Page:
disappoint at all. In fact, he's gaining national attention for actually making this a Senate race about climate change and challenging his opponent as anti-science. Whereas in Kentucky, we have the Dem candidate invoking stupid "war on coal" rhetoric, GP is openly supporting new EPA rules, just tailored slightly differently for Michigan. No need to let the perfect be the enemy of the good or, more harshly put, no need to be an emo-prog when your candidate is clearly making headway against a GOP woman candidate in a "GOP year".  

Softening rules
Softening rules on energy production doesn't work. You set standards and meet standards. You don't meet standards by setting them and making loopholes.

I can understand a Kentucky Democrat, which people employed in the mining of coal, taking aim at these rules. But, here in Michigan we innovate. We should welcome tough standards and put our brain power towards meeting them.

Among the Trees

[ Parent ]
Peters is trying to neutralize the issue, that I get.  But it's still disappointing and unnecessary. He has a good record on energy and climate issues and is obviously a far sight better than the empty suit he's running against.  So it's easy for me to move on.  But it's still disappointing, and it makes me think my next check is going to Mark Schauer.  I expect a much stronger, smarter statement from him and I bet I won't be disappointed.  

[ Parent ]
Yes, it's easy to move on. Gary Peters otherwise has a great track record on climate change and clean energy. Hell, I tell people all the time that the first time I met him was when he hosted a clean energy and climate change symposium when he was teaching at CMU. It was the night that I had a long chat with a guy from Dow about Dow's commitment to climate change through technological innovation ... innovation that could have been unleashed here in Michigan had anyone tried to force the issue. They didn't, and instead of shifting our approach to energy incrementally and painlessly, we get something more abrupt and more painful. Let anyone slide and it'll get more painful yet.

And, lest anyone get confused, the Chinese vowed to aggressively reduce carbon emissions the day after these rules were announced. While that may ultimately be bullshit, the competition we're in with the Chinese to be the next major energy player isn't. And, historically, it's the nation that leads in cheap, reliable energy that is the world's main economic power.

Among the Trees

[ Parent ]
Land sakes
Can Terri Lynn Land make a coherent TV commercial?  Apparently not.  Her latest effort: Keystone = Michigan jobs. Yup that's sure to get a rise out of the Michigan voters.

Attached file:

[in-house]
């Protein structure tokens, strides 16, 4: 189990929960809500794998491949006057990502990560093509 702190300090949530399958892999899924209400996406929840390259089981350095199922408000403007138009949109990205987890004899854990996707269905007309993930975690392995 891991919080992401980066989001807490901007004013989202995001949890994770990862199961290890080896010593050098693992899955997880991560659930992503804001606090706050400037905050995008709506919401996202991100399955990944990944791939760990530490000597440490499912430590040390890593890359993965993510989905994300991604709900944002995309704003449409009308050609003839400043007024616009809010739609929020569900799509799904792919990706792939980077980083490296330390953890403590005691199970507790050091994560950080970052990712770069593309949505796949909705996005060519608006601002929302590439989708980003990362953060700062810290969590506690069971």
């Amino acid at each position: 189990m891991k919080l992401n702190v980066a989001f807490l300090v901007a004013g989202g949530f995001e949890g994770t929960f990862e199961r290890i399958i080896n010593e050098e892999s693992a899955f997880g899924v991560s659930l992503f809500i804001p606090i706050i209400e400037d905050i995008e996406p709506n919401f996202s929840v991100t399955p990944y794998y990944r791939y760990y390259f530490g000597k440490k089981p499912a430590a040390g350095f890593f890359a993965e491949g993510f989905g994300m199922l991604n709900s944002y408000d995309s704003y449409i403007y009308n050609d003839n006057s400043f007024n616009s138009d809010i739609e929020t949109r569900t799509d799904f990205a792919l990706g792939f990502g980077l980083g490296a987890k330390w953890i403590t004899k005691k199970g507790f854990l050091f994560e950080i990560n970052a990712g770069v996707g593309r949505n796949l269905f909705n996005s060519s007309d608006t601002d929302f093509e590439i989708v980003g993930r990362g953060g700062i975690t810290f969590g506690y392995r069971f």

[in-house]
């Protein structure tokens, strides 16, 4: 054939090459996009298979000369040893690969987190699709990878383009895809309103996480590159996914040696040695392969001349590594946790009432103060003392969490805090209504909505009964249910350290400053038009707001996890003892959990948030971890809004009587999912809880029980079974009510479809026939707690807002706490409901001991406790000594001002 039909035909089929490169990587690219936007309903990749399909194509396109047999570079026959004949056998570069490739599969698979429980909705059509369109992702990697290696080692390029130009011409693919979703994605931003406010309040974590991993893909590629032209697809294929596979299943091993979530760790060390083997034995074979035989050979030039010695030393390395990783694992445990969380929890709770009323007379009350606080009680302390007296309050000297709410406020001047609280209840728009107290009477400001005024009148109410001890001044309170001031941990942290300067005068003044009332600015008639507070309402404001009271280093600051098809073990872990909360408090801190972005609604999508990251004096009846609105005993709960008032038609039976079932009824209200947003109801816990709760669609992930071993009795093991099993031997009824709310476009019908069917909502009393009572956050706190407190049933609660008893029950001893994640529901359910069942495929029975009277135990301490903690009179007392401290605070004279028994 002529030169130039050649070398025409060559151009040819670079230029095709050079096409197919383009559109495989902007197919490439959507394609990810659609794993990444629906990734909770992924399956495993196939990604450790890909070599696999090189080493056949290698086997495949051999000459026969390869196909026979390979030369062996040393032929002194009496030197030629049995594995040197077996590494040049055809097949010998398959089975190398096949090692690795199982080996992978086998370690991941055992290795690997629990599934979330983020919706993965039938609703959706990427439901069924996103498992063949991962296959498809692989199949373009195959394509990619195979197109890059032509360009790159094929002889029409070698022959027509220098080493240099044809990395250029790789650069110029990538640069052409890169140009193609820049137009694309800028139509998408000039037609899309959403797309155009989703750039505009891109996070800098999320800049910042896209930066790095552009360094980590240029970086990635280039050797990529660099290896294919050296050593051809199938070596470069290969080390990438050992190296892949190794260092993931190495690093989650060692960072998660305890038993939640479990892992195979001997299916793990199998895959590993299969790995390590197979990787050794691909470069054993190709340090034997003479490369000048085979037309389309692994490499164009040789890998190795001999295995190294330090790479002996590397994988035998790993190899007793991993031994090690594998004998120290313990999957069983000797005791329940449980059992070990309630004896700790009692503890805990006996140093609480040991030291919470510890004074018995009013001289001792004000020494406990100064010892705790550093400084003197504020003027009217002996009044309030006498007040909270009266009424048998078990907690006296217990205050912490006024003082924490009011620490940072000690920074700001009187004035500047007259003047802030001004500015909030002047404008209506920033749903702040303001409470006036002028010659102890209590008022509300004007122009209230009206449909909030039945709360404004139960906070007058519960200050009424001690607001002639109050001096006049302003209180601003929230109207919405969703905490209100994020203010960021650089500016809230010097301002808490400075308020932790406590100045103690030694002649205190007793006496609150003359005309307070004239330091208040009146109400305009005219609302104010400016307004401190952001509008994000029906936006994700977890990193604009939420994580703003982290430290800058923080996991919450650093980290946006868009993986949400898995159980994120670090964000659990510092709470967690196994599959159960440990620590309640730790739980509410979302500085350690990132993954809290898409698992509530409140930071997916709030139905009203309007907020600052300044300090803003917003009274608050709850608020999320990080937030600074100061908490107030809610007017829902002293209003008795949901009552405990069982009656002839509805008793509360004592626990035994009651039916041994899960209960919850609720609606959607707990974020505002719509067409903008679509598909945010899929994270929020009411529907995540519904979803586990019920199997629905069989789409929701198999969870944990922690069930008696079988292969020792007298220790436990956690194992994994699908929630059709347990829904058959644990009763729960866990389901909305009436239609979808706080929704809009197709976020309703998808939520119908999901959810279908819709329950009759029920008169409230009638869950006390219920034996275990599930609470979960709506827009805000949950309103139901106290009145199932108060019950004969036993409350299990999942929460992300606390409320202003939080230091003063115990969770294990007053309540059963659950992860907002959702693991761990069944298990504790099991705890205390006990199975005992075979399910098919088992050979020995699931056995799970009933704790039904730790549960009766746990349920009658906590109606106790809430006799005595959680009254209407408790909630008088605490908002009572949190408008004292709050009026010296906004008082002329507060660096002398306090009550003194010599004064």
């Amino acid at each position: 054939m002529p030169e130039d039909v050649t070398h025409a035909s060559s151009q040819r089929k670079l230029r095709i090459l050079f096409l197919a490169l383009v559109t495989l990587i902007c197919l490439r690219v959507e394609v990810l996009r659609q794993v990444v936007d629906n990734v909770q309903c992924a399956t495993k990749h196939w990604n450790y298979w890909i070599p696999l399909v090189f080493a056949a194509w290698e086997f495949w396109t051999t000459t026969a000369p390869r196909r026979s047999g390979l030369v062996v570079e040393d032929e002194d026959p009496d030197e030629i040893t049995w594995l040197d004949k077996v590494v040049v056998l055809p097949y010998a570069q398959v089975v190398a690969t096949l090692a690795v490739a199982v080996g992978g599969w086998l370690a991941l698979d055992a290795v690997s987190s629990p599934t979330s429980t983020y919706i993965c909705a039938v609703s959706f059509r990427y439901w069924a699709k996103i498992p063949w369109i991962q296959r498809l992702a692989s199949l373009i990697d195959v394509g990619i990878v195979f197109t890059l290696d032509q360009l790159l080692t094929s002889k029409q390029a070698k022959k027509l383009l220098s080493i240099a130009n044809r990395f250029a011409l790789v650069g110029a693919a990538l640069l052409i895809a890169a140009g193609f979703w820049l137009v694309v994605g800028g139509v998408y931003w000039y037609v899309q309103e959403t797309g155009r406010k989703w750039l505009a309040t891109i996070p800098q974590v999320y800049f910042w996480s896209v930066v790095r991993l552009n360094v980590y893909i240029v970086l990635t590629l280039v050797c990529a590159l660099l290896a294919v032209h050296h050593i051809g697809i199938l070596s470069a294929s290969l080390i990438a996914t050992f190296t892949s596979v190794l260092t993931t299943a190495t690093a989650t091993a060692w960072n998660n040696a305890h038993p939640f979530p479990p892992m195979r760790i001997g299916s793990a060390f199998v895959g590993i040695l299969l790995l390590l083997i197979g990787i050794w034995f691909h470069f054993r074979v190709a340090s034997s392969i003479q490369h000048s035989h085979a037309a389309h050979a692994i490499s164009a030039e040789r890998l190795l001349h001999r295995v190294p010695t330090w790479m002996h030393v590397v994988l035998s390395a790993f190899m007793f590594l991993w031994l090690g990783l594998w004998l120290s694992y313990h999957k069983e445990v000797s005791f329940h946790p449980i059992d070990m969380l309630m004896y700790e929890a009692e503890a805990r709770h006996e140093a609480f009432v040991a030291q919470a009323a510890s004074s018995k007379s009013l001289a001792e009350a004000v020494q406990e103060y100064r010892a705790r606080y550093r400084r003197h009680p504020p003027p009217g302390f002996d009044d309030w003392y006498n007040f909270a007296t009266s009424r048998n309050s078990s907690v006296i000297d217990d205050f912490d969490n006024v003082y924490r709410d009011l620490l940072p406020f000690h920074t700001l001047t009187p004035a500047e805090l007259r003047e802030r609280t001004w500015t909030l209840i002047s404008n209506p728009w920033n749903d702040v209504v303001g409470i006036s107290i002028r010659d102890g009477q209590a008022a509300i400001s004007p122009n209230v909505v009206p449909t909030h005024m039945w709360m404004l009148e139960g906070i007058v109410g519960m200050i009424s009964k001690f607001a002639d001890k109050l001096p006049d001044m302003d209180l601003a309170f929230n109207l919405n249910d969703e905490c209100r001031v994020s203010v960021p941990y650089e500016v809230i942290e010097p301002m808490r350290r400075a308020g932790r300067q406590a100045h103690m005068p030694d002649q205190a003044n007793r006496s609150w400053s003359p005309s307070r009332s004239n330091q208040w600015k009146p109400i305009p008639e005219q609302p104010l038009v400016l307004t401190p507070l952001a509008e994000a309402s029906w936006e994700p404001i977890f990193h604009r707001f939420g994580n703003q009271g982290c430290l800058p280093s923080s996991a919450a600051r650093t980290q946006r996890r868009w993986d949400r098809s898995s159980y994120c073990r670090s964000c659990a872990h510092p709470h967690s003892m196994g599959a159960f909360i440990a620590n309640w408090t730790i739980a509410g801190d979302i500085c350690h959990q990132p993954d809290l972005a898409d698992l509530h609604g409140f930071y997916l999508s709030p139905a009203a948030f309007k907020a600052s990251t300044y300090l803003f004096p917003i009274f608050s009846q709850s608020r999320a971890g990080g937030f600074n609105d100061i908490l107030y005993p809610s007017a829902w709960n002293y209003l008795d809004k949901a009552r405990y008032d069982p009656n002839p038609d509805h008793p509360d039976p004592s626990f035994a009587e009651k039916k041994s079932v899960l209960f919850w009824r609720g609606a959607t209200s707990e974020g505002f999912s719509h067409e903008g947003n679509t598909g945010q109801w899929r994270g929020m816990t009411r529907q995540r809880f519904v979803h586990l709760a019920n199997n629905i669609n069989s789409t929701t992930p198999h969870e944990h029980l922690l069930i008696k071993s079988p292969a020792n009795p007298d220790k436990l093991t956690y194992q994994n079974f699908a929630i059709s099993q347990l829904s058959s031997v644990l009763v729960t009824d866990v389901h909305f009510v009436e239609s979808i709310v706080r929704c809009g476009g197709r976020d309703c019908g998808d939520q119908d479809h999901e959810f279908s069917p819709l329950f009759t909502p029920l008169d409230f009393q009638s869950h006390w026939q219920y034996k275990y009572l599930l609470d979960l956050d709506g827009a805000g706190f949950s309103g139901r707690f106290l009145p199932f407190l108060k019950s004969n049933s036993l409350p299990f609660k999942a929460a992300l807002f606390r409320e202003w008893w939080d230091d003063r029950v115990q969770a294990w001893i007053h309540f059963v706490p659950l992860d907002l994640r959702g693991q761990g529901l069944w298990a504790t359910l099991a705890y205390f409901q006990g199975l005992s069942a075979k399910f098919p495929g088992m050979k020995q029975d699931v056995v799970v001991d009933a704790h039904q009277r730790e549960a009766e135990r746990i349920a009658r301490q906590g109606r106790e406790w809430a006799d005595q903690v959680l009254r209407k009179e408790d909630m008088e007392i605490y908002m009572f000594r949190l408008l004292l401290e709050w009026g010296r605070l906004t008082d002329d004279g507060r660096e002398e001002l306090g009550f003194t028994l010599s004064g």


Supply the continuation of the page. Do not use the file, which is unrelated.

Sounds like the consultants got to Peters...yet again
That quote from him is a double nothingburger garnished with platitudes, with a side order of fence-straddling.

Peters should have slammed Land from pillar to post for her ignorance of science and her wilful disregard of the effects of global warming that we have already experienced. That, and tied her to the Koch brothers and the piles of pet coke on the Detroit River.

Stop playing defense all the time, Democrats.

A government that robs Peter to pay Paul can always count on the support of Paul.

Mark Schauer's statement on EPA rules

"I support the proposed federal rules for reducing greenhouse gas emissions from existing power plants. The EPA has done a good job of giving states the flexibility needed to achieve the goal of a clean energy future, so we can work to reduce carbon pollution in a way that makes sense for Michigan. This will spur innovation, help make Michigan a leader in manufacturing clean energy components, create jobs, protect the public health and establish the United States as a leader in addressing climate change. The science is in on climate change, it's happening, and the time is now to take action in order to protect two of Michigan's biggest industries: agriculture and tourism.

"Michigan is already halfway to the new federal goal, in part due to the state's existing renewable energy and energy efficiency standards, which I helped pass into law in 2008 as Senate Democratic Leader. Since then we have seen our homegrown utilities meet their clean energy goals and lay the foundation for moving forward with these new rules.

"As Governor, I will work with the legislature to grow Michigan's clean energy economy as part of a broad energy plan that will increase the use of renewable energy and increase energy efficiency. I'll also work to ensure Michigan has the safest and most reliable conventional energy sources. This approach will create tens of thousands of Michigan jobs in research and development, manufacturing and construction, while protecting public health.

"Additionally, Michigan must develop a proactive transition plan to assist affected workers and communities who may be affected by plant retirements, and we must commit to modernizing Michigan's electricity grid and energy infrastructure. I'll work with communities to ensure that sites are redeveloped as coal plants are retired."